We have made an interview with George Christopoulos, the adviser at the Hellenic Parliament. We had a chance to ask about the global refugee crisis and its effects on Greece.
Welcome, George. Could you tell us a little about you and your work?
George Christopoulos: Hi! I am a London-born Greek economist who is a London School of Economics graduate and I currently work as a scientific adviser at the Hellenic Parliament.I am also a Ph.D. fellow at UNU-MERIT and have co-authored economic policy reports for the EU Commission. Previously I had spent some years as a fund-raising adviser at the Greek section of Amnesty International.
Is the refugee crisis a major factor that affects the internal political landscape? How would it affect voters’ tendencies or parties’ moves?
George Christopoulos: As you can imagine, the economy is by far the most important factor affecting the Greek political landscape. Everything else pales in comparison. The refugee crisis was a major issue at the beginning, especially when it became apparent that neither Greece nor the EU was even remotely prepared to deal with the scale of the phenomenon. Since then, the situation has pretty much become the “new normal”. The fact that the government has kept a tight lid on media reporting from refugee camps has contributed to the issue generally staying away from the front pages. Of course, as is the case in the rest of Europe, the far-right has gained some support from the refugee crisis, but the xenophobic rhetoric is almost completely absent in the rest of the political arena. Quite surprisingly, the general tendency that has prevailed is one of compassion, and the mainstream parties haven’t felt the need to pander to xenophobic voters.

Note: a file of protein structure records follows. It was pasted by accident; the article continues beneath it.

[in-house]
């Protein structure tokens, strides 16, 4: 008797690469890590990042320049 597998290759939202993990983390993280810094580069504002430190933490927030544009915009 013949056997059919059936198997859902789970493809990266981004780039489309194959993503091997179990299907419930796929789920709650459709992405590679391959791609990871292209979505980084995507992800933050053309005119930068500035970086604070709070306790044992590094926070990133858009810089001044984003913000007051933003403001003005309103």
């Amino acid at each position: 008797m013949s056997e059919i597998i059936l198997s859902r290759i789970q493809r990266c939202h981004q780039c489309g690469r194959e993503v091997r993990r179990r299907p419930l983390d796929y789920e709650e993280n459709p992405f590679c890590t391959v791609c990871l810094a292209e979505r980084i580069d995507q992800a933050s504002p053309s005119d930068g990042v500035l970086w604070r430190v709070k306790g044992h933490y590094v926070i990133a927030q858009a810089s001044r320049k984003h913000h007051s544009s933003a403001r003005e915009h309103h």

How many refugee camps are there in Greece? Last week, there was some news about lacking security in the camps, especially for women.
George Christopoulos: There are about 50 camps according to official data and, including houses and hotels, the nominal capacity is supposed to be about 70000, but several camps are functioning above capacity. There have been many reports on security, health and safety issues in camps. As I said, the government generally does not allow media access, so I imagine that under normal circumstances we would see much more. There is no doubt that, with few exceptions, the situation in the camps is terrible, as was highlighted recently in Lesvos, where hundreds of people were forced to survive in the snow in a non-winterised camp.
Do you think that the EU supports Greek authorities adequately? What about the reactions in Greece to EU’s position?
George Christopoulos: In all fairness to everyone, this is an unprecedented situation which is extremely hard to manage. As is usually the case in politics, however, we are witnessing a blame game, where the Greek officials are accusing the EU of inadequate support and the EU is accusing Greek officials of inadequate implementation. I can imagine the truth lays somewhere in the middle. What is true, in my view, unacceptable, is that the funds provided by the EU have been managed very inefficiently by everyone, including the UNHCR and the NGOs. The Guardian had some good reporting on this recently. Also, I can say based on personal knowledge that many of the NGOs receiving EU funds are spending a huge chunk of that money on high wages for their staff instead of providing better conditions to refugees. It is a profoundly frustrating situation.
What do you think about the readmission agreement with Turkey? Is it seen as “effective” from the other shores of the Aegean Sea?
George Christopoulos: I guess it depends on each person’s definition of “effective”. It is generally believed that since the agreement fewer people are arriving, but I guess this is a situation that can change at any point.